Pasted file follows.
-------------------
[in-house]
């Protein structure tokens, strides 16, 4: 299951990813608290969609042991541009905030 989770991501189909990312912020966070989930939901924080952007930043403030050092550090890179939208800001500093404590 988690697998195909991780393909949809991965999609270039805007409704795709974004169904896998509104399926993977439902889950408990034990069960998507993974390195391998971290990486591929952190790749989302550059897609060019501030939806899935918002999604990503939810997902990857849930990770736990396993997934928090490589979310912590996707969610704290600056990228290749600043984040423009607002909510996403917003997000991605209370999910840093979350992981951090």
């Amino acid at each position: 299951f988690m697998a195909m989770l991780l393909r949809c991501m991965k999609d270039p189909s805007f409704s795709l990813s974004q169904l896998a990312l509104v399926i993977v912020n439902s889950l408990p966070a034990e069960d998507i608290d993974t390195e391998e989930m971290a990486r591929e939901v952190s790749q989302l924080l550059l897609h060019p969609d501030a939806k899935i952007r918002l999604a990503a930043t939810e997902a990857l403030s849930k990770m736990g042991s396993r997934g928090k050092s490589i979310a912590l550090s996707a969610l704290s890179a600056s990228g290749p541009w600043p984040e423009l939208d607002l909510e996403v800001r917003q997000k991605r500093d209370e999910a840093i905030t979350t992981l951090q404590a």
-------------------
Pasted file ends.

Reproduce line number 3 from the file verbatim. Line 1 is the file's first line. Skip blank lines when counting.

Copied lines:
């Amino acid at each position: 299951f988690m697998a195909m989770l991780l393909r949809c991501m991965k999609d270039p189909s805007f409704s795709l990813s974004q169904l896998a990312l509104v399926i993977v912020n439902s889950l408990p966070a034990e069960d998507i608290d993974t390195e391998e989930m971290a990486r591929e939901v952190s790749q989302l924080l550059l897609h060019p969609d501030a939806k899935i952007r918002l999604a990503a930043t939810e997902a990857l403030s849930k990770m736990g042991s396993r997934g928090k050092s490589i979310a912590l550090s996707a969610l704290s890179a600056s990228g290749p541009w600043p984040e423009l939208d607002l909510e996403v800001r917003q997000k991605r500093d209370e999910a840093i905030t979350t992981l951090q404590a």